While new IMS database development is scarce, existing IMS databases continue to grow. Databases, like many things in life, tend to get bigger over time. If you have Web-enabled legacy IMS databases, you’ve probably seen significant growth in them. Traditional, full-function databases are limited to 4GB (VSAM) or 8GB (OSAM). Once you reach those size limits, you have a few options:
- Convert from VSAM to OSAM
- Compress IMS data
- Partition databases with High Availability Large Database (HALDB) or vendor partitioning
- Migrate databases to Fast Path.
You can implement Database Design (DBD) changes, implement compression, or complete a database restructure project by moving to partitioned databases or Fast Path. The way you use the database can help you determine which path to take. This article examines these options and relevant considerations.
Note: Adding more Data Set Groups (DSGs) and moving some segments to another DSG can provide short-term relief for space constraints, but this isn’t a recommended option because it will require more I/Os.
Convert From VSAM to OSAM
The simplest way to double the size of your IMS databases is to convert the access method from VSAM to OSAM (4GB vs. 8GB). To complete the conversion, allocate OSAM data sets, unload the VSAM data set, implement a DBD change to indicate that the database now uses OSAM, and reload to the OSAM data sets.
No application changes are necessary; the data structures and IMS management remain the same. You may also obtain an online application performance improvement due to the differences in how IMS manages buffers for OSAM. This method works until databases approach the OSAM 8GB limit. When your database is that large, you must compress data or partition the database.
Another option you can use to manage large amounts of IMS data is to compress it. Compression reduces costs by requiring less DASD for storing compressed data and reducing the load placed on I/O processing. If you need to improve online application performance, maintain high data availability and reduce batch application elapsed times, software compression may be a viable option.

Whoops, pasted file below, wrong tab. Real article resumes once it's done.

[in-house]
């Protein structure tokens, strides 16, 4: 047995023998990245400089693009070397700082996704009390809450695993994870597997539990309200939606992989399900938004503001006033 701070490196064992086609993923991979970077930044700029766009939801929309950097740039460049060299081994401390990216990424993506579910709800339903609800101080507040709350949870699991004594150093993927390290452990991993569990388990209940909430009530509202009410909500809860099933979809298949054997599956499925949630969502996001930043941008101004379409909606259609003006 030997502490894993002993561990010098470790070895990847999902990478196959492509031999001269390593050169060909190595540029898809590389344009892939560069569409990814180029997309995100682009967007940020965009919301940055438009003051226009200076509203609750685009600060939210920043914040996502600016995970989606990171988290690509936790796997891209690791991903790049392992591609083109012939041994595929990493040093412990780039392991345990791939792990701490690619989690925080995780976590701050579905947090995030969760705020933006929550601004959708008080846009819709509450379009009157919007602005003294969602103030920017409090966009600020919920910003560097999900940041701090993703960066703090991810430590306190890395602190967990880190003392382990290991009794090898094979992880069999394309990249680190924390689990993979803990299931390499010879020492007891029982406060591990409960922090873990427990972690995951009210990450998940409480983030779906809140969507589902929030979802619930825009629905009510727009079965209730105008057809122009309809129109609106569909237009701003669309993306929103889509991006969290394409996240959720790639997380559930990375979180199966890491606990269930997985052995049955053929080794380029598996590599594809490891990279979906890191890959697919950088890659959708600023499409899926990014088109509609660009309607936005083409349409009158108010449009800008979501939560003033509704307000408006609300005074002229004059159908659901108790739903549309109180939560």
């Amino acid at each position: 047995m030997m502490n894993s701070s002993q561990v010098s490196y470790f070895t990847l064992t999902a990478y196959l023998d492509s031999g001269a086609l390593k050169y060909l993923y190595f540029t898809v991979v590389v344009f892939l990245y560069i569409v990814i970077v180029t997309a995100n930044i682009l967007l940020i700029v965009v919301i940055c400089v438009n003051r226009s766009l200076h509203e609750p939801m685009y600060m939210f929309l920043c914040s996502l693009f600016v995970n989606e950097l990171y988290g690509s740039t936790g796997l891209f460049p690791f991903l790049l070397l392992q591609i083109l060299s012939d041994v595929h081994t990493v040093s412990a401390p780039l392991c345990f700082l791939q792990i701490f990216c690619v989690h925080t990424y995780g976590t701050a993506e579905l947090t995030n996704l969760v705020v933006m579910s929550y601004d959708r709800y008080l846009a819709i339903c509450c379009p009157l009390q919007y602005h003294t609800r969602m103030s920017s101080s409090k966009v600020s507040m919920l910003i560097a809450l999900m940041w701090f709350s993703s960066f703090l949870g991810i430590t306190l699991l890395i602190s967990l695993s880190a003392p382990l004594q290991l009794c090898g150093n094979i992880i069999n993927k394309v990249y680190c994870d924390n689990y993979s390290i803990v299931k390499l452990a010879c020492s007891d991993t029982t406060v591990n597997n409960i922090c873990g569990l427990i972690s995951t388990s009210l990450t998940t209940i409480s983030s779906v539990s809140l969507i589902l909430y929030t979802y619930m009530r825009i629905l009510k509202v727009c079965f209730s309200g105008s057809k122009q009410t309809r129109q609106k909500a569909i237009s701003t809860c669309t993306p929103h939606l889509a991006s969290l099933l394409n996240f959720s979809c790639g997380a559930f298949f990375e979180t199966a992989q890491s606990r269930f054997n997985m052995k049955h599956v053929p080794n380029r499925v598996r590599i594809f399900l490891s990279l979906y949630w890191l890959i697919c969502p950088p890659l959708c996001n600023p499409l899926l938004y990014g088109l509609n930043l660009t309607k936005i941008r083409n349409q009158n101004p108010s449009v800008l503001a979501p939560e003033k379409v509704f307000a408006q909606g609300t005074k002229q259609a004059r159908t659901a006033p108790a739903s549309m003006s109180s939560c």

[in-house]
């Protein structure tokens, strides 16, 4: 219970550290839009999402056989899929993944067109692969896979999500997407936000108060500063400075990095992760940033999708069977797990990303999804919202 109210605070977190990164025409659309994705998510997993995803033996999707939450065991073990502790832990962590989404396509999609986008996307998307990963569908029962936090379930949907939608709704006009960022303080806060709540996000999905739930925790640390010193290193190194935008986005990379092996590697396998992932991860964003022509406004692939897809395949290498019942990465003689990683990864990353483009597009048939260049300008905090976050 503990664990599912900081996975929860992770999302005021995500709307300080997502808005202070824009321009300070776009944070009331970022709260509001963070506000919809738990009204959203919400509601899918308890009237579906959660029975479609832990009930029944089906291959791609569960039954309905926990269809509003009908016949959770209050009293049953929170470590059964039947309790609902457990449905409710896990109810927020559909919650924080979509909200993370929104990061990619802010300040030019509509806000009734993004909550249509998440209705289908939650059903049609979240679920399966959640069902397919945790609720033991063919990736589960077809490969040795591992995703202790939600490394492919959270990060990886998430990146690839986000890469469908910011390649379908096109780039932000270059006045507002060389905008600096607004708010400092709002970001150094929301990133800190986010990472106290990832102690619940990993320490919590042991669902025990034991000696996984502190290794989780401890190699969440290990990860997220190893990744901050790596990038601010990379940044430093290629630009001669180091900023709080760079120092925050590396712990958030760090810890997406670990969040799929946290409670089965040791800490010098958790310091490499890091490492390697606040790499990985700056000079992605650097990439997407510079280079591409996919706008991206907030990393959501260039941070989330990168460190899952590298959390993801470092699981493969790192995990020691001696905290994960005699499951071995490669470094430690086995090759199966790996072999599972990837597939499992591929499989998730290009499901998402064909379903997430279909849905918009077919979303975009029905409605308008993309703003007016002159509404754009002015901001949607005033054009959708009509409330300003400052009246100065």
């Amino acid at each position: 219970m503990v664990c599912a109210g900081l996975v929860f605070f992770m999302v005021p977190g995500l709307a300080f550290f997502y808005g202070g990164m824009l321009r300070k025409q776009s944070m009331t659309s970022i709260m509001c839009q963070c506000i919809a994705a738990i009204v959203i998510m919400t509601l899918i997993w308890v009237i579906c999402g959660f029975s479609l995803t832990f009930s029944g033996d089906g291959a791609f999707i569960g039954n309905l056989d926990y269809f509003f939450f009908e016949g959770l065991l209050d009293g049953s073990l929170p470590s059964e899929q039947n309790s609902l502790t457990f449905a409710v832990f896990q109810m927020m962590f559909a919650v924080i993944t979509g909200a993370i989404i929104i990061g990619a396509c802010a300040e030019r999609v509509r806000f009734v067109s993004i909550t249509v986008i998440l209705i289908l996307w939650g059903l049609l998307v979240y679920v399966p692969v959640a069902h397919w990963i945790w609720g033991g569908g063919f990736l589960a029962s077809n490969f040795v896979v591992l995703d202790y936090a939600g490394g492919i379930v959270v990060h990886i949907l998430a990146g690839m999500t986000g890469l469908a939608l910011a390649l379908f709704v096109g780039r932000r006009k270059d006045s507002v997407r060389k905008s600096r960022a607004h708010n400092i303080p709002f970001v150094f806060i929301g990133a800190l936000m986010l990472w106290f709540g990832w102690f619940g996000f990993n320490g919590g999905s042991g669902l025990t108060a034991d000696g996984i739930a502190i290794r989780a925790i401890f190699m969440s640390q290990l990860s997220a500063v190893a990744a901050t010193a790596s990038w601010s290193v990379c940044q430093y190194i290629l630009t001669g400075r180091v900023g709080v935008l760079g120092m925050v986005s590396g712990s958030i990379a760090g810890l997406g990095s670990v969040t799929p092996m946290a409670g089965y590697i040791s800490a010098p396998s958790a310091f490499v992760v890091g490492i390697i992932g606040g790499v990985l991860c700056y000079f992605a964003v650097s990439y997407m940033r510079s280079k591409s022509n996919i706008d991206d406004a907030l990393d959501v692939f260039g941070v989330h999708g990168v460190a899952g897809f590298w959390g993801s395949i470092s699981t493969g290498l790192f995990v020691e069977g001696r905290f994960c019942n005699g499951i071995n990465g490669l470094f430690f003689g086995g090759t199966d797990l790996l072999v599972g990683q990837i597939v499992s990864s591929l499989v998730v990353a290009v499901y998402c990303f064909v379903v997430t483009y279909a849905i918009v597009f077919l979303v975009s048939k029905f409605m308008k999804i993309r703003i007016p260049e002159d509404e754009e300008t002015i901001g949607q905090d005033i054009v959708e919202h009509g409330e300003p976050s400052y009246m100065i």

Compression provides these benefits:
- Better buffer hit ratios for online transactions
- Smaller logs, which lead to smaller log volume, fewer log switches, fewer archive executions, and shorter change accumulation run times
- Dramatically lower costs for image copy space and storage; recoveries can be completed faster because compressed image copies can be applied quickly.
- Improved utility maintenance times. If it takes 60 minutes to reorganize a database with no compression, implementing a compression percentage of 50 percent can potentially shorten the reorganization to 30 minutes.
- Lower I/O costs. With compression, segments and data in buffers are smaller. Because the data being read into the buffer is compressed, you can allocate smaller buffers or a smaller number of buffers.
- Non-displayable data. Compressed data is non-displayable, which may meet some security standards.
- Improved online IMS application response time through efficient use of IMS buffers and virtual storage
- Reduced segment splits and related I/O
- Efficient free space utilization
- Reduced elapsed time and I/O activity for sequential batch IMS applications.
When implementing compression, choose a technique that yields the best compression percentage for your data. Several vendor compression tools are available, and the various compression techniques (algorithms) will yield different compression percentages for your data.
Test your data to determine which compression technique works best with your data. For example, the Huffman algorithm tends to provide the highest compression percentage for short, hierarchical data. On the other hand, the Ziv-Lempel algorithm, used for hardware compression, works best with relational data and long segments. The software you choose will offer many compression options, and you can see which one works best in your environment.
Hardware vs. Software Compression
For IMS, accessing and using native hardware compression isn’t a viable option. IBM implemented hardware compression using a software compression product. Even if you choose hardware compression, you must implement software for IMS to communicate with the hardware.